You have just launched your business blog and are super excited about it. You have a beautiful voice, a great sense of humor, and you’ve been putting in the hours writing and researching content. Suddenly, you log in to check your email only to find it swarming with spam. You hate to see all that work go to waste, so you decide to try out affiliate marketing, which happens to be one of the most popular types of online marketing today.
You begin by choosing your niche and picking a few niches to specialize in. Then, you set up your blog with a monetization strategy in mind. During this stage, you need to decide whether you will use a free blogging platform or a paid one. Typically, people use a free blogging platform because they think it’s the easiest and most convenient way to get their blog up and running. However, if you’re looking for long-term sustainability, you should choose a paid blogging platform. On the other hand, if your primary goal is to make money, you should go with the free option.
Pick Your Niche
When you establish your blog, the very first thing you should do is to choose your niche. Essentially, a niche is a ‘small market or segment’ within the large market for a product. In other words, you are narrowing your target audience so that you can focus on marketing to a group of people with shared interests. When someone chooses a niche, they often look for a specific problem they are experiencing and want to solve with their content. Hence, to choose a niche, you should first identify a problem you are willing to solve.
For example, maybe you are a lifestyle blogger who wants to grow her audience. In that case, she might choose to go with fashion or style blogs because they are both a part of the ‘lifestyle’ industry. Lifestyle blogs help bring in potential new customers who are experiencing the same problems as the author. In other words, if you are experienced with fashion and style, you can choose to write about topics such as fashion trends or style tips and tricks. When someone lands on your blog, they should feel that you have provided them with valuable information that will help them solve a problem.
On the other hand, if you are just getting started with your blog and don’t yet know what problem you might want to fix, you can choose from one of the following:
- Personal Development
Once you’ve chosen your niche, you can move on to choosing a sub-niche. A sub-niche is a narrower segment of your chosen niche. For example, if your chosen niche is ‘lifestyle’, your sub-niche might be ‘food’. Alternatively, your sub-niche could be ‘paleo’. If you are solving a specific problem with your content, you should choose a sub-niche that is closely related.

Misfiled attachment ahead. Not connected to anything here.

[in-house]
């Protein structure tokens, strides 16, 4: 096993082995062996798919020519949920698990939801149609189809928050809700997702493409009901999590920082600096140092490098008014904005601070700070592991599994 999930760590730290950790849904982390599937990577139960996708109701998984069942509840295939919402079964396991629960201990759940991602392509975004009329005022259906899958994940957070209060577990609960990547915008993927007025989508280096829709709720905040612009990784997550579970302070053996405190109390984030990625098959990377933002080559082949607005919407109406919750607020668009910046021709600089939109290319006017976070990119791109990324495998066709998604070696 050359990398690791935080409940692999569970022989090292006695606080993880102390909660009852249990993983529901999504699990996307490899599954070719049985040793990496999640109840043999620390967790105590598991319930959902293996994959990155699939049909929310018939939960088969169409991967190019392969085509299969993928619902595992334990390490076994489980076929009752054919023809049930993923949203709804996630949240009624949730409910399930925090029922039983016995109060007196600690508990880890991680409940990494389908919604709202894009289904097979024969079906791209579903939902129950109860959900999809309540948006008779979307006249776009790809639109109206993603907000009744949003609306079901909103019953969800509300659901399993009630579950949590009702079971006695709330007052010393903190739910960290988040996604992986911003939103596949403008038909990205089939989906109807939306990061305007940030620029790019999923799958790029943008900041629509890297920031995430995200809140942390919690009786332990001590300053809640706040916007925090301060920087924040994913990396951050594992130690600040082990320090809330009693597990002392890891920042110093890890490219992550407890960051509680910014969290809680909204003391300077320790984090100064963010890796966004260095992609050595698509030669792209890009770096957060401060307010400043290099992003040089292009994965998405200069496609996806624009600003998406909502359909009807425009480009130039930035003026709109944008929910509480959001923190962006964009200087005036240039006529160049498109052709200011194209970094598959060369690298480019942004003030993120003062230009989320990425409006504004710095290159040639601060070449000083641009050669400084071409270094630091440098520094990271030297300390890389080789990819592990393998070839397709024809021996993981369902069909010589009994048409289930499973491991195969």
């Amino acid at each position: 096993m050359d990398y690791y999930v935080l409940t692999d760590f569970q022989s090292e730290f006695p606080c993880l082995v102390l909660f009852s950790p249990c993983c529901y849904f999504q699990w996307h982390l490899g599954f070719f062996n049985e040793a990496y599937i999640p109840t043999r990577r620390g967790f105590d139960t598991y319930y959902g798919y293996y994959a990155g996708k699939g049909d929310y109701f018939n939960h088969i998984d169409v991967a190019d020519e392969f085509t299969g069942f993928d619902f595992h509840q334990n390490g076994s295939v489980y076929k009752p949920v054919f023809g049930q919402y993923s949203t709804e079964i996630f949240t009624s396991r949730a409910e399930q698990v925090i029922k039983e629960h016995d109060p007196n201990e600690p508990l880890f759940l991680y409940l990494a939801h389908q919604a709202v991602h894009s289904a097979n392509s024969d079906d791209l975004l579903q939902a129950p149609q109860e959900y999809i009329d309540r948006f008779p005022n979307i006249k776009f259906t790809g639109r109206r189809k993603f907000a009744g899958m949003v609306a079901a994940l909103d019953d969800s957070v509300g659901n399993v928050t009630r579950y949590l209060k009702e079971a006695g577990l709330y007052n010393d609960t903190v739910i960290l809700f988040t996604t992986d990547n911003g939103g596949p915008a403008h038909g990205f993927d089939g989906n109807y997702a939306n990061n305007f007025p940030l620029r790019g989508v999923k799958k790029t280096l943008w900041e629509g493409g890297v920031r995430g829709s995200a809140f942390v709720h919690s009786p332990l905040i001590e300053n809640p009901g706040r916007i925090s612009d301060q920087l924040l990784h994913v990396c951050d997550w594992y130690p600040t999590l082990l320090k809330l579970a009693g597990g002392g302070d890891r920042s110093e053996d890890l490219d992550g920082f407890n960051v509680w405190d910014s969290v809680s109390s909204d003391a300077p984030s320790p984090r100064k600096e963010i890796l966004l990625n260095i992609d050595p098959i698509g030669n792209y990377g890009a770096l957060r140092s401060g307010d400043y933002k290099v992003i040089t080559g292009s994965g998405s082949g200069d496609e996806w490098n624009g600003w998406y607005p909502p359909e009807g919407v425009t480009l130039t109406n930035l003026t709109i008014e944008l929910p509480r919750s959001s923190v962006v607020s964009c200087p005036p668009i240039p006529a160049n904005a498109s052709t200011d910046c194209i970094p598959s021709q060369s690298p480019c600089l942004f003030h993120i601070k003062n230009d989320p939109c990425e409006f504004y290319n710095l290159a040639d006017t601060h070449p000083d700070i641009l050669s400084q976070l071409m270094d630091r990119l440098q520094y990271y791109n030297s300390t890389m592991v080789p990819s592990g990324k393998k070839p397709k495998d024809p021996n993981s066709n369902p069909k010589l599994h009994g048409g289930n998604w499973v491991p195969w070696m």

When someone visits your blog, you want them to have a specific experience. To create this experience, you might want to choose a sub-niche that is closely related to the area you are most experienced in. However, if you want to keep your audience interested, you should choose a sub-niche that you feel comfortable talking about. To keep your blog fresh and interesting, you should choose a sub-niche that you feel has enough content to keep people coming back for more. Additionally, if you are truly interested in affiliate marketing, you should choose a sub-niche that has enough demand in the marketplace to keep you motivated.
The very first step in becoming an affiliate marketer is to establish your blog with a monetization strategy in mind. Essentially, a monetization strategy is the process of generating revenue from your blog, whether it is now or in the future.
When someone chooses to become an affiliate marketer, they often think in terms of how much money they can make straight away. However, if you are truly interested in building a sustainable business, you should choose a monetization strategy that involves generating lifetime value from your leads.
Why is this important? It’s important because whenever you generate revenue from your blog, you are no longer reliant on advertisers. Additionally, as you develop and grow your audience, you can promote products that are aligned with your brand, rather than having to promote products you are affiliated with. In other words, affiliate marketing is a long-term strategy, rather than a ‘get rich quick’ scheme. Ultimately, this is what people want to see.